US proxy giant Glass Lewis has acquired Proxinvest, the France-based adviser that provides coverage of French and European companies for investors. The financial details of the deal were not disclosed.
Proxinvest, which was founded in 1995, is the only proxy adviser operating in France. It will remain a wholly owned subsidiary of Glass Lewis following the acquisition, which is effective from 1 December.
The move is the latest in a string of deals in the proxy advisory space in recent years and adds to Glass Lewis’s European footprint, following its acquisition of the clients of Spanish corporate governance and technology company Alembeeks last year and German-based advisor IVOX in 2015.
In May 2021, Banque Hottinguer founder and president Jean-Philippe Hottinguer acquired a stake in Proxinvest. Hottinguer joined the board of Proxinvest in June 2020 when the board’s chair, Alain Demarolle, acquired a controlling stake in the adviser.
Earlier that year, Glass Lewis itself was sold by the Ontario Teachers’ Pension Plan Board and Alberta Investment Management Corporation to private equity firm Peloton Capital Management and Canadian entrepreneur Stephen Smith.
In 2020, Glass Lewis’s rival ISS was sold to Deutsche Börse by private equity firm Genstar.
Glass Lewis said the acquisition of Proxinvest “demonstrates increased commitment to its growing client base in the European market”.
Existing Proxinvest clients will gain “immediate” access to Glass Lewis products and services such as proxy recommendations on companies and its voting platform.
Glass Lewis and ISS dominate the proxy advisory space. Historically, ISS has been the more progressive when it comes to ESG-based shareholder proposals and votes, but there have been signs of a shift in recent years. For instance, Glass Lewis – in contrast to ISS – opposed the climate plans of big emitting Australian firms Woodside this year and BHP in 2021.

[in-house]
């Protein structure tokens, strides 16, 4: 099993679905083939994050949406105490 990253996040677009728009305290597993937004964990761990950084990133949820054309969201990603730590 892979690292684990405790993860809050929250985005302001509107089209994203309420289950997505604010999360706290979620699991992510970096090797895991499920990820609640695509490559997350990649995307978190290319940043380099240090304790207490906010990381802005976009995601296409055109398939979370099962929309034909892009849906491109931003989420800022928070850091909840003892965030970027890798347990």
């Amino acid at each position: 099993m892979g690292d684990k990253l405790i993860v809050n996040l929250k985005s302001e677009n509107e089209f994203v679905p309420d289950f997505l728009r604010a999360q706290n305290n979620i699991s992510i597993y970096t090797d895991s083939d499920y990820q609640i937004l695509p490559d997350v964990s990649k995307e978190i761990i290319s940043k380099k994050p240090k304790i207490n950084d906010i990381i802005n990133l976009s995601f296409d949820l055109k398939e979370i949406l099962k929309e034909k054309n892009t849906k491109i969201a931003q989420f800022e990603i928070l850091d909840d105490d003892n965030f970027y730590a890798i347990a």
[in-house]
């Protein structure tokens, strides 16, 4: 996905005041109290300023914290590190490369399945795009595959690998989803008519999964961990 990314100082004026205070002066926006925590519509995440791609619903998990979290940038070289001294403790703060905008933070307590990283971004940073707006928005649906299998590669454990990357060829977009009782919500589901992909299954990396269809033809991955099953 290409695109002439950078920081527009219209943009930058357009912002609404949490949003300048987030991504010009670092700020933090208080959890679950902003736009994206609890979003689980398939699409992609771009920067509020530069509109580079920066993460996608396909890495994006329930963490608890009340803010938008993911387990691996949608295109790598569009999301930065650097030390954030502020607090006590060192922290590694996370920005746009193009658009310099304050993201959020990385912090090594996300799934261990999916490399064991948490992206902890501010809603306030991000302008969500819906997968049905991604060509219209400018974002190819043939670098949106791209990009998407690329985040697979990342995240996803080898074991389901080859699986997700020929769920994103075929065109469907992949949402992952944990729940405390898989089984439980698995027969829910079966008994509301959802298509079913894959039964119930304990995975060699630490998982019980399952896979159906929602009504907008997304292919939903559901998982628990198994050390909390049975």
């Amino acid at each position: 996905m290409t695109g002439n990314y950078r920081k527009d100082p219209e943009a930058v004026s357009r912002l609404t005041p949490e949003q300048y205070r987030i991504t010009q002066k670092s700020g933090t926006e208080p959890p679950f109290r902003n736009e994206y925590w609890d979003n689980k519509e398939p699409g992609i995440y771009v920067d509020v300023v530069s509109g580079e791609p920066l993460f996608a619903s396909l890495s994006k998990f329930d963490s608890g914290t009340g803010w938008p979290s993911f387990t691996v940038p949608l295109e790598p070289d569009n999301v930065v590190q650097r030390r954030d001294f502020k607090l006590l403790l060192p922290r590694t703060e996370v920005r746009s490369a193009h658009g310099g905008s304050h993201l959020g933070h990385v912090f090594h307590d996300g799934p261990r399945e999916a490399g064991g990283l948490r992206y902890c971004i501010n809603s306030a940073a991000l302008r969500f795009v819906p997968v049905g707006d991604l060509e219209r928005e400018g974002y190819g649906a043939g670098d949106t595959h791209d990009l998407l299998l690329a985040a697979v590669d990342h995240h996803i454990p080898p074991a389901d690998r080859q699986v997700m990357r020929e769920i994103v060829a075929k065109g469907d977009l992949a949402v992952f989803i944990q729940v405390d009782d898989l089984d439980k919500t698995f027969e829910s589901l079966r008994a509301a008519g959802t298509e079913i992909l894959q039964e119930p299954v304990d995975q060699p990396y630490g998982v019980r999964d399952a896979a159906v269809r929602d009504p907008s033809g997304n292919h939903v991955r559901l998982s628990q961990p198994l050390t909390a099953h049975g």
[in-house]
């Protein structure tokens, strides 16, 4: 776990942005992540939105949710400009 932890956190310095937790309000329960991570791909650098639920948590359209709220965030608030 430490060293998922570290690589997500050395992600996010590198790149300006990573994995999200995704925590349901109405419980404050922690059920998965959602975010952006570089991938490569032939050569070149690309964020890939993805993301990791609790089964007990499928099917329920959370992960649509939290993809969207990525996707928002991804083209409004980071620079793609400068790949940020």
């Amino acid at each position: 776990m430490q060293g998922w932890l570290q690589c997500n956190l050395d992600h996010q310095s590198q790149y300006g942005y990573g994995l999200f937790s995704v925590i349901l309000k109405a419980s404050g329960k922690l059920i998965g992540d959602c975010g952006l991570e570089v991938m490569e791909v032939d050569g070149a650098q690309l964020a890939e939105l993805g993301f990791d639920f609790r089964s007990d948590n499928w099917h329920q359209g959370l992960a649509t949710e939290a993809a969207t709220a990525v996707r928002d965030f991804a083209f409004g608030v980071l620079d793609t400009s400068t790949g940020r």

Glass Lewis was an early supporter of racial equity audit proposals, whereas ISS recommended votes against resolutions at big US banks last year.
This year has also seen the two big advisers diverge on tax transparency proposals, with Glass Lewis supporting one at online giant Amazon and ISS opposing it.
2023 ESG voting guidelines
Glass Lewis also recently published its 2023 ESG voting guidelines, which included a warning that it “may recommend voting against responsible directors” where there is a lack of disclosure or board level accountability on climate change at firms exposed to “climate risk stemming from their own operations”.
Another addition to the guidance is that Glass Lewis will also “generally” recommend a vote against governance committee chairs at US firms that do not disclose the identity of filers of shareholder proposals going to a vote in their proxy statements.
Anti-ESG shareholder proposals – those filed by conservative groups that mimic sincere proposals but have a contrary aim – are a growing phenomenon in the US. Disclosing the identity of a filer in the proxy statement would give shareholders greater insight on the motivation of the proponents.